On Thursday, March 12, facing the escalating threat of the coronavirus pandemic, Brigham Young University Law School made the decision to close down live classes, send students home, and teach the remainder of the semester online.

As it happened, I was at the law school that day, where he was scheduled to interview the school’s head of infrastructure and technology, David Armond, about its law and corpus linguistics initiative.

But as we sat down to record, Armond had just come from a meeting with the school’s deans and others in which the school had finalized the decision to close down for the remainder of the semester and put its classes online, so he graciously agreed to discuss how the school reached that decision and how it would be implemented.

In this brief episode, Armond discussed how a law school prepares to shut down and then executes on that decision. We’ll post the remainder of the interview – the part about law and corpus linguistics – later as a separate episode.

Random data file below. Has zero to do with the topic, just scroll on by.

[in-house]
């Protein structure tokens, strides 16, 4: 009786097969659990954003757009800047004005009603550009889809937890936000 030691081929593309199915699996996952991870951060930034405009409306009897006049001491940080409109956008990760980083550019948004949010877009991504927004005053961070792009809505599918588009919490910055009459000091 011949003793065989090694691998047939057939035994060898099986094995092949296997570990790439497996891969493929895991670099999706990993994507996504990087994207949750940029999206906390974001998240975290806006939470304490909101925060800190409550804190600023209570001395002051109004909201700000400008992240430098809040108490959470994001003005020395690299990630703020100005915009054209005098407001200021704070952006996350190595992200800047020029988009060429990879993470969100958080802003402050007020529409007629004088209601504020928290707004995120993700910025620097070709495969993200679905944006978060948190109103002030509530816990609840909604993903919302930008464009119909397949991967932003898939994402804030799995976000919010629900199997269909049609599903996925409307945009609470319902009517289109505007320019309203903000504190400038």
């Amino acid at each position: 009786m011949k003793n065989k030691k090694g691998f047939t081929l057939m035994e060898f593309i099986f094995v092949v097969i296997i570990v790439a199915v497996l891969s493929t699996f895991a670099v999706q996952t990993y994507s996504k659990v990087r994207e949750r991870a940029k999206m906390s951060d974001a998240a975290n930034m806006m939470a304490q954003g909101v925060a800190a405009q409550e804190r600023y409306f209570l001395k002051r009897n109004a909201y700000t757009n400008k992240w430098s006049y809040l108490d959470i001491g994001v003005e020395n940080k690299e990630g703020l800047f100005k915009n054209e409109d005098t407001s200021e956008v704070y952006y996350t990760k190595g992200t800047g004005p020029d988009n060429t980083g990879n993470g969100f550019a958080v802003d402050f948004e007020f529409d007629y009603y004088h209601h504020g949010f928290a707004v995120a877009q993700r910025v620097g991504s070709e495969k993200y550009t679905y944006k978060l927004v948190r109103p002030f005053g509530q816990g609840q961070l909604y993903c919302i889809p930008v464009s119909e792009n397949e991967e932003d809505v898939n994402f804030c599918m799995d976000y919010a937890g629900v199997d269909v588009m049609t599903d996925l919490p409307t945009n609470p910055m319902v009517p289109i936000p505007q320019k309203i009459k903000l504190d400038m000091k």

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Photo of Bob Ambrogi Bob Ambrogi

Bob is a lawyer, veteran legal journalist, and award-winning blogger and podcaster. In 2011, he was named to the inaugural Fastcase 50, honoring “the law’s smartest, most courageous innovators, techies, visionaries and leaders.” Earlier in his career, he was editor-in-chief of several legal…

Bob is a lawyer, veteran legal journalist, and award-winning blogger and podcaster. In 2011, he was named to the inaugural Fastcase 50, honoring “the law’s smartest, most courageous innovators, techies, visionaries and leaders.” Earlier in his career, he was editor-in-chief of several legal publications, including The National Law Journal, and editorial director of ALM’s Litigation Services Division. At LexBlog, he oversees LexBlog.com, the global legal news and commentary network.